If your business uses freelancers and contractors to deliver projects and campaigns, you might be used to paying them separately from your staff. But are those people actually working as employees in the eyes of tax law?
That’s a question medium and large sized businesses are required to address as of 6 April this year, as reforms to the legislation known as IR35 came into effect.
Under those rules, businesses are responsible for determining their workers’ employment status for tax purposes.
IR35 is intended to prevent tax avoidance through what’s known as ‘disguised employment’, but it’s been met with controversy over the years as contractor and business groups say the rules also affect genuinely self-employed people.
The creative industry, which tends to rely fairly heavily on freelance and contract work, could face some pressure as a result.
As John McVay, chief executive of the Producers Alliance for Cinema & Television (PACT), told the Finance Bill sub-committee last year there were worries across the industry that the change would “create confusion for the people we would like to hire and will be a burden on employers”, potentially causing contractor rates to rise.
Research by the Association of Independent Professionals and the Self-Employed also suggested 50% of freelancers are planning to stop contracting in the UK unless they can get contracts that are unaffected by IR35.
What is IR35?
IR35 is the term most commonly used to talk about a piece of anti-tax avoidance legislation that was first implemented back in April 2000. It aims to prevent businesses from engaging workers on a self-employed basis through an intermediary, so they could reduce the amount of tax and National Insurance contributions due.
It does this by setting out rules to determine whether someone is genuinely self-employed, or working in essentially the same way as an employee.
Previously, this was down to the worker’s intermediary to determine, but more recently it’s been adjusted so that responsibility lies with the client purchasing the services. In 2017, this reform was rolled out for public sector organisations, and from April 2021 it applies to the private sector.
Does IR35 affect you?
The first thing to note is that IR35 only applies where workers operate through an intermediary, such as their own limited company. So if you directly hire a freelance sole trader, you shouldn’t be affected by IR35.
Secondly, small businesses are exempt from the responsibility to determine employment status. Whether your business counts as ‘small’ is based on the definition given by the Companies Act 2006, which requires businesses to meet two or more of the following criteria:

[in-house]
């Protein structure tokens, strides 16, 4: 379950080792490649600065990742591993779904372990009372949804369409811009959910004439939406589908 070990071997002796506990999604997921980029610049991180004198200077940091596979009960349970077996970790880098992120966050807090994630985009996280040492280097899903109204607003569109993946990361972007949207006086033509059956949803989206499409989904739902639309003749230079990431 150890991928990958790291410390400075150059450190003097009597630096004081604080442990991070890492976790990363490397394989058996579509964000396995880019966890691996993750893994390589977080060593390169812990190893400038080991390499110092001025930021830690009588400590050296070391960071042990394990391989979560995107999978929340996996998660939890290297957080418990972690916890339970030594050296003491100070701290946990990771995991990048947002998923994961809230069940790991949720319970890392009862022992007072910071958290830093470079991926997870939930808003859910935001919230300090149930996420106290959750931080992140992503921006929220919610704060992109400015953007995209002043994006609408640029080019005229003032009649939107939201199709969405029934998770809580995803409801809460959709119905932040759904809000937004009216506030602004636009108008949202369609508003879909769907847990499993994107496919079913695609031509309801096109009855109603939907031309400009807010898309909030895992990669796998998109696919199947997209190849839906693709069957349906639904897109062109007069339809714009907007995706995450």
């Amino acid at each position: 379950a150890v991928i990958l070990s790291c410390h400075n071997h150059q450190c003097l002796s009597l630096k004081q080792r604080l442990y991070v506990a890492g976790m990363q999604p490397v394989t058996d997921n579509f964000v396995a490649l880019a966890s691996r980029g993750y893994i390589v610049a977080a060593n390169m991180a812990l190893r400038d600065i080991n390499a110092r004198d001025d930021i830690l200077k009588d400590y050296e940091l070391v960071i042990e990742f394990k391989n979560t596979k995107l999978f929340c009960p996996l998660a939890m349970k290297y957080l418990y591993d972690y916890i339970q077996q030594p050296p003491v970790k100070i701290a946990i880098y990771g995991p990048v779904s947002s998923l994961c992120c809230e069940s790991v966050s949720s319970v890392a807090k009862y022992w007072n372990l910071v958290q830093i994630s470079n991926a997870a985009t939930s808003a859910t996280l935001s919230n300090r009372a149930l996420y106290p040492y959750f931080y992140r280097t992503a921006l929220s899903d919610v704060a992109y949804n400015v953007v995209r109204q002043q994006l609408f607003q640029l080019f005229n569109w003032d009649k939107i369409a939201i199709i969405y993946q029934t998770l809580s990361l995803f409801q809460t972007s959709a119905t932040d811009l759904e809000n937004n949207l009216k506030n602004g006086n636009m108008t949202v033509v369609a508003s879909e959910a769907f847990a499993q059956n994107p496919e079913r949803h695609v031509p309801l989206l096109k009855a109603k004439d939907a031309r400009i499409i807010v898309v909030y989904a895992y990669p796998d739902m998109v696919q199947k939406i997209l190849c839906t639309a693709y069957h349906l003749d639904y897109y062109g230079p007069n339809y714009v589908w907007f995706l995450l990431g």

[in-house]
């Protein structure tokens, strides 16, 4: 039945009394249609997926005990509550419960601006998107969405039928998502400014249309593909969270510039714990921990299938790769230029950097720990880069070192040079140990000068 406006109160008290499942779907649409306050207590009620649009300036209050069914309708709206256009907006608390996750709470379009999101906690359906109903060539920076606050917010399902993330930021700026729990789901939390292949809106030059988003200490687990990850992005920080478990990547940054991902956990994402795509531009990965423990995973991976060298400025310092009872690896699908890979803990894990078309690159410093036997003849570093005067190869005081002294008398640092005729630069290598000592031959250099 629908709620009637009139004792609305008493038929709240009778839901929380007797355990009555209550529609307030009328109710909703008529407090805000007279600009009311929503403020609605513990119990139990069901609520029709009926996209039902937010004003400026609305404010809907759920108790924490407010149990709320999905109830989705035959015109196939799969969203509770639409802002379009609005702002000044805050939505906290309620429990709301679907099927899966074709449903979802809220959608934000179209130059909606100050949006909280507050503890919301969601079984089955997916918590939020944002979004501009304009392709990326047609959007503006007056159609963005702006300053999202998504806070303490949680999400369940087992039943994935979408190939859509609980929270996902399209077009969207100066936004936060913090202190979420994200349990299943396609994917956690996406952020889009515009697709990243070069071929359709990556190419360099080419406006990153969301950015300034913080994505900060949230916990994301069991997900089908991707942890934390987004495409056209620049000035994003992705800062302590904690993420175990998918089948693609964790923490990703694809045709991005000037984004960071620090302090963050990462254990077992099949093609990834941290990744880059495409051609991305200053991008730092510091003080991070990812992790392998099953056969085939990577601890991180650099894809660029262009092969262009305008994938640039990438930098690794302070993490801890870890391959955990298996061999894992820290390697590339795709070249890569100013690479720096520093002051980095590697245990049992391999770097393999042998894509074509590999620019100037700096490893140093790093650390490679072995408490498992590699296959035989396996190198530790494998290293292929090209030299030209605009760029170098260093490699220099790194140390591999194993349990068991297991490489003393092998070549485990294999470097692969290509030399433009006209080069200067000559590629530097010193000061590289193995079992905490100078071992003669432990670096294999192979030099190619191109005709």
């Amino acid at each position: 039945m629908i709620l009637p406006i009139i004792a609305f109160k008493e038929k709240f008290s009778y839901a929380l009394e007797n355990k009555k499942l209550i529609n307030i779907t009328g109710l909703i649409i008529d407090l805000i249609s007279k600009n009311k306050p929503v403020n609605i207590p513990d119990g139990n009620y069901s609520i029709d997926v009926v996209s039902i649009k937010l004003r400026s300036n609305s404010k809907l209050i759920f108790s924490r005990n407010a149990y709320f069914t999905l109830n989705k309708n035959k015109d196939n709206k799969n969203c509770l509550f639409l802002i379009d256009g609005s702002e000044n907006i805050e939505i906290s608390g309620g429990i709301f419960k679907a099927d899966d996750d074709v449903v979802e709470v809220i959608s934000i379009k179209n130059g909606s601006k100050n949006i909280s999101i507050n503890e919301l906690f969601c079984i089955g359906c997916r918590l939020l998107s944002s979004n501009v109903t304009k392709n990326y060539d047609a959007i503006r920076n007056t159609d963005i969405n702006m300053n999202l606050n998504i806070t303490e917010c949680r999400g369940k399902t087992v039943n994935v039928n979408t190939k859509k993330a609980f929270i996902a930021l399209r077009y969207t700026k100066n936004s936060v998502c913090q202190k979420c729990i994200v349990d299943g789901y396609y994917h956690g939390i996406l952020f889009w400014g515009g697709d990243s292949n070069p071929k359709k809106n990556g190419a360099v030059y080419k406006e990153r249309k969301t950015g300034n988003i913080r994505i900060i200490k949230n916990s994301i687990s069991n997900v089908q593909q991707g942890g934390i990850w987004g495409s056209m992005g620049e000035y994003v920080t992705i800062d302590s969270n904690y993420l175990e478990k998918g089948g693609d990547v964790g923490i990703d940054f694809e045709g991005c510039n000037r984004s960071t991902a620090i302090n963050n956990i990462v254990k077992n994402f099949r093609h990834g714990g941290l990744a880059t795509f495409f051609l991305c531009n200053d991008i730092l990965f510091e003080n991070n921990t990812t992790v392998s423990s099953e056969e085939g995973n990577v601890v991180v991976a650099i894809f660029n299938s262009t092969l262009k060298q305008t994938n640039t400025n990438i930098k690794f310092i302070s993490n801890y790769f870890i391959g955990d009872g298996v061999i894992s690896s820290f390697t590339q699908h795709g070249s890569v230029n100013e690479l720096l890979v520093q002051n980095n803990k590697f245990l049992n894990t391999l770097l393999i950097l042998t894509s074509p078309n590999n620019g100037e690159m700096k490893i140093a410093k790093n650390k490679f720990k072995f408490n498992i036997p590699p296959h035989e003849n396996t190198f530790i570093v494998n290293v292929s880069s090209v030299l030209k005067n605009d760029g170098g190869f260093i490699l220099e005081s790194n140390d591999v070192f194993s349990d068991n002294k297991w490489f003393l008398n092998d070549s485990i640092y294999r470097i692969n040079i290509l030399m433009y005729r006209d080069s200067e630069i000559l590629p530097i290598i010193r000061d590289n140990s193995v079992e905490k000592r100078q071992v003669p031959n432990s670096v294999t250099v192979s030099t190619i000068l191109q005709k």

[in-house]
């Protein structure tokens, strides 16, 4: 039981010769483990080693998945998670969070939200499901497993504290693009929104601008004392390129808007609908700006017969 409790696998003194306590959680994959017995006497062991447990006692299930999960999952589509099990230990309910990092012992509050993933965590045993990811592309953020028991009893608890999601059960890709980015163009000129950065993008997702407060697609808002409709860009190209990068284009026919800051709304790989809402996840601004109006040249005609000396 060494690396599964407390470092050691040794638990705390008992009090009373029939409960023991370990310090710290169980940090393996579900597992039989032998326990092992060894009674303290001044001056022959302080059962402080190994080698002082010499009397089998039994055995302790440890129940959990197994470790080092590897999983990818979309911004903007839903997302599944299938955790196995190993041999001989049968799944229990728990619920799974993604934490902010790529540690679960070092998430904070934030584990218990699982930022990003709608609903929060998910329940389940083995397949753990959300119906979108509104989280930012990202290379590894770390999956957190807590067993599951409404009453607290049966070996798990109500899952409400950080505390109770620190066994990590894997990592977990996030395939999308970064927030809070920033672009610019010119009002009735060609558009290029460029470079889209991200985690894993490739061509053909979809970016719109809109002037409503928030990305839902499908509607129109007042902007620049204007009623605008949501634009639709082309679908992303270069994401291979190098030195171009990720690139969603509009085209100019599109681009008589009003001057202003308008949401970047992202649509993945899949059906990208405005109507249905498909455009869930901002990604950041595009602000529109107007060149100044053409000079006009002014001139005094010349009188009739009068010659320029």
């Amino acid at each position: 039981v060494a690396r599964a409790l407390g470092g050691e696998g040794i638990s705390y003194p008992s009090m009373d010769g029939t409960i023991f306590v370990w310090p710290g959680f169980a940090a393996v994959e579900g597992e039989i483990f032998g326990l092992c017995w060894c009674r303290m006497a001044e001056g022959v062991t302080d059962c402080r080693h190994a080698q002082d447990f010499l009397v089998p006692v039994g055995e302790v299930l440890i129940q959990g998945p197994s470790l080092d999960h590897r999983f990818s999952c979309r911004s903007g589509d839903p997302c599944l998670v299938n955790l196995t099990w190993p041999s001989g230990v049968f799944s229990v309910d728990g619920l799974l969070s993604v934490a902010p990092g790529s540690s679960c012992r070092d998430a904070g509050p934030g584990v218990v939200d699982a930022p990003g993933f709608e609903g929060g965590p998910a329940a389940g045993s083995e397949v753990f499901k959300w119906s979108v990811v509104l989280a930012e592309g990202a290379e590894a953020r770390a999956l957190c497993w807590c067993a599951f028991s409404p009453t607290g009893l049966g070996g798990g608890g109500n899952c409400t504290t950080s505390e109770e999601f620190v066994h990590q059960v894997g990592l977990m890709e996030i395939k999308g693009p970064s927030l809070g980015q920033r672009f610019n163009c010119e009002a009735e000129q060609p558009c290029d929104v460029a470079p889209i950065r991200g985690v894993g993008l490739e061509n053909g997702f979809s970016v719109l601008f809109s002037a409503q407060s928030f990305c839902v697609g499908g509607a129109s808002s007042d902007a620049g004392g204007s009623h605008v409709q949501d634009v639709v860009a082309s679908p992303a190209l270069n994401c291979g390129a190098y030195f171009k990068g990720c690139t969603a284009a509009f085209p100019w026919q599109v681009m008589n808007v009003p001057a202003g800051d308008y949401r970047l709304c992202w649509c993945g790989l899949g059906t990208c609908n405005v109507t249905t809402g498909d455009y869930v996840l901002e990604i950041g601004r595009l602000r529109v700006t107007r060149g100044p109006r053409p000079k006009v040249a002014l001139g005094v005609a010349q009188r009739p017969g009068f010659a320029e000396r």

- An annual turnover of no more than £10.2 million
- A balance sheet total of no more than £5.1 million
- No more than 50 employees.
If your business comes under that definition, you shouldn’t need to do anything differently when paying for services from off-payroll workers, as the responsibility for determining employment status will remain with the intermediary.
When is a worker classed as employed?
This is one of the more complex areas of tax and employment law, partly because it’s not based on one straightforward list of rules set by HMRC – instead, it’s heavily influenced by ever-changing case law.
That said, experts tend to agree that the following three points are the most important indicators for deciding someone’s employment status.
- Control and direction: Do they have full control over the work they do, when they do it and how they go about it? If you set start and end times for a contractor and assign them a line manager, for example, you might find they are considered an employee in the eyes of tax law.
- Personal service: Are they required to carry out the work themselves, or could they choose to send in a substitute? If you wouldn’t allow a freelancer to choose someone equally skilled to carry out the work in their place, their contract might be considered similar to that of an employee.
- Mutuality of obligation: Are you obliged to keep providing work, and is the worker obliged to accept it? In the case of genuine freelancers, this mutual obligation generally doesn’t exist, so you can engage their services as and when you need to – and they have the freedom to reject the work you offer.
Other factors could include whether or not they’re required to bring their own equipment, whether they take on financial risk, how they’re paid, and whether they’re considered to be trading ‘on their own account’.
All contracts should be considered on a case-by-case basis, and matching some of the indicators of self-employed status is no guarantee a worker will be outside of IR35 overall.
HMRC will also be on the lookout for signs of businesses bending the rules or contriving situations to prevent an ‘inside IR35’ determination, so make sure any arrangements you write into contracts are true to the way your contractors work in practice.
To check whether a particular engagement is classed as employment or self-employment, you can use HMRC’s check employment status for tax (CEST) tool.
HMRC has said it will stand by the result produced by CEST, provided it’s used correctly and all the information is accurate.
What happens if workers are inside IR35?
If a worker falls within these rules and is considered employed under IR35 rules, you’ll need to pass your determination of this on to the organisation they contract with. This might mean passing the decision directly to them if they’re working through their own company.
When you pay them, you’ll then need to deduct income tax and National Insurance and pay this to HMRC.
This will generally be more expensive than it would be to pay a freelancer in the normal way, but as long as you act in accordance with the off-payroll rules, you shouldn’t face any penalties for engaging workers who are inside IR35.
You can find out more on HMRC’s guidance pages, or talk to us for more information on the IR35 reforms.